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Could someone tell me the role of transaction logs in SQL Server ?

I have a transaction log file, after making a lot of transactions for testing purpose I take the backup of it via command. Sometimes the size of it is around 200KB and sometimes its 10 MB ?

My concept of it is, when the transactions logs file is full it flushes the data/transactions to database if recovery mode is simple, isn't? But if the recovery mode is full then every time after the transaction log file is full the backup of log file has to be taken in order to empty the transactions logs file, but should the backup not be of uniform size ? How can it differ like 200KB and 10 MB ??



migration rejected from Nov 10 '13 at 23:52

This question came from our site for professional and enthusiast programmers. Votes, comments, and answers are locked due to the question being closed here, but it may be eligible for editing and reopening on the site where it originated.

closed as too broad by Mark Storey-Smith, Max Vernon, RolandoMySQLDBA, Michael - sqlbot, Paul White Nov 10 '13 at 23:52

There are either too many possible answers, or good answers would be too long for this format. Please add details to narrow the answer set or to isolate an issue that can be answered in a few paragraphs.If this question can be reworded to fit the rules in the help center, please edit the question.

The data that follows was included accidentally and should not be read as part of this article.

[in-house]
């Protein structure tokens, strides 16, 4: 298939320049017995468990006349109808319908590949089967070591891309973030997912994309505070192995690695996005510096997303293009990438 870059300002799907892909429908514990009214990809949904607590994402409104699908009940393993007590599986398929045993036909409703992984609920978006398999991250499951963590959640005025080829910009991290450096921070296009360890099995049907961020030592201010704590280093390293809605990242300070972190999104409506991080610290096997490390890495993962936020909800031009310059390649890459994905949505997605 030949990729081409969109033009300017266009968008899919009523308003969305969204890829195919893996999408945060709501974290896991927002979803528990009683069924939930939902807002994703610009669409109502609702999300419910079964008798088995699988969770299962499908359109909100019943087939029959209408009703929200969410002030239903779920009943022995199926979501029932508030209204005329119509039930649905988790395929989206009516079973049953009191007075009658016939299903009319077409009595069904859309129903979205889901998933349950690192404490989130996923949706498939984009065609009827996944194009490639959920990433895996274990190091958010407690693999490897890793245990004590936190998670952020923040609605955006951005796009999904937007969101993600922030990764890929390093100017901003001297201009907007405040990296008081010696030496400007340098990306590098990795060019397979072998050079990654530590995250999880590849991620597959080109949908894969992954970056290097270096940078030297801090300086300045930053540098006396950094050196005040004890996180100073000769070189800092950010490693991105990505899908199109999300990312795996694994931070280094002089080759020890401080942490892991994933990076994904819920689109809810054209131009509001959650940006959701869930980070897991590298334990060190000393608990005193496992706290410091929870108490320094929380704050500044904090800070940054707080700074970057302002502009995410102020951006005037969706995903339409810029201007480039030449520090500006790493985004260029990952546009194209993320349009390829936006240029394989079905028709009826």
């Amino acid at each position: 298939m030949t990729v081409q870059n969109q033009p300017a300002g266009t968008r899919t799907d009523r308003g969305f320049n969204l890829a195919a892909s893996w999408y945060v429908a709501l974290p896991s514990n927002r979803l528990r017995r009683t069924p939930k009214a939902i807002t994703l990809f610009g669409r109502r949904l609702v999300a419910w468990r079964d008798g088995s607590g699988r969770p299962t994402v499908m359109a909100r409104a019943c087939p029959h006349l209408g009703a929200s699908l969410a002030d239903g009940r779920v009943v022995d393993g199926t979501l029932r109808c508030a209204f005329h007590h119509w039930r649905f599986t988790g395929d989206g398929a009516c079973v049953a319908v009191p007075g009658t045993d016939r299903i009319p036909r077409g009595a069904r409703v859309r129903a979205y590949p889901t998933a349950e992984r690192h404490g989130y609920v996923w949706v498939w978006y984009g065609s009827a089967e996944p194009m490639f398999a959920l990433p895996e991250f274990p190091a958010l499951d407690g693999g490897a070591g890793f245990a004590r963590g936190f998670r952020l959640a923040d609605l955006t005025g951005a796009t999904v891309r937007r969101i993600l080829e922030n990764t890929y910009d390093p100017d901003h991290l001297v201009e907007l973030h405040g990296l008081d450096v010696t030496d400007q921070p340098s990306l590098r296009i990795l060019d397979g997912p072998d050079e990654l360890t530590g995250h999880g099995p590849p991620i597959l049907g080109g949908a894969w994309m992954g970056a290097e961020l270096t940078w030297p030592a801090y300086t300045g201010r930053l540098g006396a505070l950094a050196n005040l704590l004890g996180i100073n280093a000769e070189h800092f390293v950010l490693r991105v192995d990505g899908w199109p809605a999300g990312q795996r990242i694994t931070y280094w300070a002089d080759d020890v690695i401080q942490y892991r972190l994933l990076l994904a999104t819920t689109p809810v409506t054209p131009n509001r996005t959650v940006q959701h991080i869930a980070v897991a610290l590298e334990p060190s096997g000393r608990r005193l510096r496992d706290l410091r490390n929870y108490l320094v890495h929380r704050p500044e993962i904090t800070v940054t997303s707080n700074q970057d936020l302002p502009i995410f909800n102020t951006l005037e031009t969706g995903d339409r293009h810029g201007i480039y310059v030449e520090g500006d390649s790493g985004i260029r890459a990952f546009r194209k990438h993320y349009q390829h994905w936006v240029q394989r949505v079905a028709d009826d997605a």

Every SQL Server database is mapped over a set of operating-system files. These files store data and log information. Individual files are used only by one database, and data and log information are never mixed in the same file. While data is stored in an MDF file, all transactions and the SQL Server database modifications made by each transaction are stored in an LDF file – a transaction log file which is an essential component of the database. Conceptually, the log file is a string of log records. Physically, the log records are stored in one or the set of physical LDF files that implement the transaction log

The primary purpose of an LDF file is to provide the ACID concept - Atomicity, Consistency, Isolation, and Durability

  • atomicity: if one part of the transaction fails, the entire transaction fails, and the database state is left unchanged
  • consistency :any transaction brings the database from one valid state to another
  • isolation: the execution of concurrent transactions brings the database to a state as if the transactions were executed serially, one by one
  • durability: once committed, the transaction remain so, even in the case of errors, power loss, or crashes

An LDF file stores enough information to replay or undo a change, or recover the database to a specific point in time. Therefore, due to various auditing or recovery requirements, there is often a need to open the LDF file and view its contents. But viewing LDF file content is not an easy task


You need to read up on T-log from below excellent articles and after that you will realize that what you are thinking is not correct :

Understanding Logging and Recovery in SQL Server by Paul

Stairway to Transaction Log Management in SQL Server by Gail


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